This summer the kids and I went to see Shantell Martin‘s show, Are You You, at MoCADA. We sat in the gallery space looking at Martin’s black marker drawings which covered the walls, and thought up questions to ask her about her art. My plan was to have my kids who love to draw send some fan mail to a woman who loves to draw. Coincidentally she was at the museum and we got to meet her! She was lovely and she gave us stickers!
Our fan mail included a few questions and compliments from each kid and Shantell Martin inspired drawings that they did on white paper with black ink. She wrote back! And sent stickers! And pens!
Now I am an even bigger fan. Look for Shantell Martin’s work at the upcoming Brooklyn Museum exhibition, Crossing Brooklyn: Art from Bushwick, Bed-Stuy, and Beyond. It will be up from October 3, 2014 to January 4, 2015.
Above is a portion of the series I Got Up… by conceptual artist, On Kawara, made up of 90 postcards that he rubber stamped and mailed to his friend and fellow artist, John Baldessari in 1975. I just learned that while I was on vacation in Italy, Kawara died at the age of 81. Since much of his work focuses on marking time and place I feel compelled to state that he died on July 10, 2014 in New York City.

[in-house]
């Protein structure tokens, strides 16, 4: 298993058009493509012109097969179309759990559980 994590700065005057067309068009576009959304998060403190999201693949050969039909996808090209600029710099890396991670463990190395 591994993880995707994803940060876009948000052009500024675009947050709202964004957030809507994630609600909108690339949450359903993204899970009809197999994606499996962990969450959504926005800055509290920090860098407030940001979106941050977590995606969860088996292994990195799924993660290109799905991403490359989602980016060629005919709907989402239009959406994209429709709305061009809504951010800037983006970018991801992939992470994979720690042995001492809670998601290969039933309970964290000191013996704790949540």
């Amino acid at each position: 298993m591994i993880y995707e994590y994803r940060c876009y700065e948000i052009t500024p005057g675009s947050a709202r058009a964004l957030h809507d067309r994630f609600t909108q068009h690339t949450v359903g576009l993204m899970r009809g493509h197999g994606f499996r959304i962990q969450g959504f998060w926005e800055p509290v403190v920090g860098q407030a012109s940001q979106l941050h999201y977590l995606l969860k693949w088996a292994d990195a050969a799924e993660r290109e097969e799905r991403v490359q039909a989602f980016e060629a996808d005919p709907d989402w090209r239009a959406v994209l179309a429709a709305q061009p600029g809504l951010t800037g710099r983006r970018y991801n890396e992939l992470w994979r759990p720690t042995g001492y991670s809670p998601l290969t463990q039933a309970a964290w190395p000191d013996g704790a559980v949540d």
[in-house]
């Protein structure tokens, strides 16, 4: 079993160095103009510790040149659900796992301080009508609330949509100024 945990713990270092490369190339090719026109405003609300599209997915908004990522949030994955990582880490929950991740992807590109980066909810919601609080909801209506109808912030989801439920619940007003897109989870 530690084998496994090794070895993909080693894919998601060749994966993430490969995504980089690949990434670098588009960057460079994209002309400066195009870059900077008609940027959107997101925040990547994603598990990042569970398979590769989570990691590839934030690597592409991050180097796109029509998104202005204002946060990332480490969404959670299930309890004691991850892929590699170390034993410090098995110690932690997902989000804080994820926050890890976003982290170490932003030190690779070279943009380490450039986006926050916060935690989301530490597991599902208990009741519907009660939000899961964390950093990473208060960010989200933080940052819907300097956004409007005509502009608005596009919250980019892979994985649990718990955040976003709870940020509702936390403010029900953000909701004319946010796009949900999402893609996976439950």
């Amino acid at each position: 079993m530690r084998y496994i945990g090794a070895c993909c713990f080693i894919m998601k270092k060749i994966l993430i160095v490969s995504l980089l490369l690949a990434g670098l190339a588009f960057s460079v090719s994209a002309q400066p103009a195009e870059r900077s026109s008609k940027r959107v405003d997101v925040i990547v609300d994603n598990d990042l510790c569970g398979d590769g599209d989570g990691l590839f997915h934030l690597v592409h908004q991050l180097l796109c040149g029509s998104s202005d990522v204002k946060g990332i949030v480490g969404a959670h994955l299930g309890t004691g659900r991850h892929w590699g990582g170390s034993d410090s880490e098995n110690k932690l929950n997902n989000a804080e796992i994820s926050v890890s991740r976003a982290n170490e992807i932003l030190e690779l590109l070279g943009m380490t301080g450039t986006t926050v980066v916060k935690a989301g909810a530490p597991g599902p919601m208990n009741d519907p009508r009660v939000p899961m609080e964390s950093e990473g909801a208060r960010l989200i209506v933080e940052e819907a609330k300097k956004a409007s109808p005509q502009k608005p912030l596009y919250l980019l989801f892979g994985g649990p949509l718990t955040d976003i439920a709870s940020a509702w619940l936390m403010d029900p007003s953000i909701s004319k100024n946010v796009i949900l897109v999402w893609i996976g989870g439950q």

I am looking forward to a retrospective of Kawara’s work at the Guggenheim, which opens on February 6, 2015, and is called On Kawara: Silence.
This weekend Visual Aids’ 15th annual Postcards from the Edge Benefit opens in New York City. Postcard sized original works of art by both established and emerging artists are on sale for $85 each. Here’s the fun thing. All the work is hung anonymously, the artist is only revealed to you after your purchase, so someone is going home with a John Baldessari original for 85 bucks.
Over the years 15,000 pieces have been made and donated to this event, raising close to $600,000. All proceeds go to Visual AIDS, an arts organization that “utilizes art to fight AIDS by provoking dialogue, supporting HIV+ artists, and preserving a legacy, because AIDS is not over. Visual AIDS is the only contemporary arts organization fully committed to HIV prevention and AIDS awareness through producing and presenting visual art projects, while assisting artists living with HIV/AIDS.”